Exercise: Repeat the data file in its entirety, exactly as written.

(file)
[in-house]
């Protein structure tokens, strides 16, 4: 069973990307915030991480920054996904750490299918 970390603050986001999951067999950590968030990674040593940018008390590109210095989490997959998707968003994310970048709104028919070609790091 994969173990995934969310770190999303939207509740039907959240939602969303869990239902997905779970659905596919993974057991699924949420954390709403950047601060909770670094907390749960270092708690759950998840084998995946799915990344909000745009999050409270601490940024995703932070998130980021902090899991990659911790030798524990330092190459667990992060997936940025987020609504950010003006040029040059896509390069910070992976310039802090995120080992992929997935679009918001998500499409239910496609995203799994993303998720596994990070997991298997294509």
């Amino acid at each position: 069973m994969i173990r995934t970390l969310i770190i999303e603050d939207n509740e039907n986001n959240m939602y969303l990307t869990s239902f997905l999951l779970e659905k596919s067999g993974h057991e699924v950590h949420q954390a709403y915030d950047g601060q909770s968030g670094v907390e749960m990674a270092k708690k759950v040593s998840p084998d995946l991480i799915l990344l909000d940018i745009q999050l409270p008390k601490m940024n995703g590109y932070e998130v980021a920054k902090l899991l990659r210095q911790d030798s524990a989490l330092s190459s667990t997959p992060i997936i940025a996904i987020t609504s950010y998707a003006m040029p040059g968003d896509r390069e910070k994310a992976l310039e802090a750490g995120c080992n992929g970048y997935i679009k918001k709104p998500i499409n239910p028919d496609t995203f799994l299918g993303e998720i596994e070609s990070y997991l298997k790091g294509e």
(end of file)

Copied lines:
[in-house]
């Protein structure tokens, strides 16, 4: 069973990307915030991480920054996904750490299918 970390603050986001999951067999950590968030990674040593940018008390590109210095989490997959998707968003994310970048709104028919070609790091 994969173990995934969310770190999303939207509740039907959240939602969303869990239902997905779970659905596919993974057991699924949420954390709403950047601060909770670094907390749960270092708690759950998840084998995946799915990344909000745009999050409270601490940024995703932070998130980021902090899991990659911790030798524990330092190459667990992060997936940025987020609504950010003006040029040059896509390069910070992976310039802090995120080992992929997935679009918001998500499409239910496609995203799994993303998720596994990070997991298997294509």
């Amino acid at each position: 069973m994969i173990r995934t970390l969310i770190i999303e603050d939207n509740e039907n986001n959240m939602y969303l990307t869990s239902f997905l999951l779970e659905k596919s067999g993974h057991e699924v950590h949420q954390a709403y915030d950047g601060q909770s968030g670094v907390e749960m990674a270092k708690k759950v040593s998840p084998d995946l991480i799915l990344l909000d940018i745009q999050l409270p008390k601490m940024n995703g590109y932070e998130v980021a920054k902090l899991l990659r210095q911790d030798s524990a989490l330092s190459s667990t997959p992060i997936i940025a996904i987020t609504s950010y998707a003006m040029p040059g968003d896509r390069e910070k994310a992976l310039e802090a750490g995120c080992n992929g970048y997935i679009k918001k709104p998500i499409n239910p028919d496609t995203f799994l299918g993303e998720i596994e070609s990070y997991l298997k790091g294509e």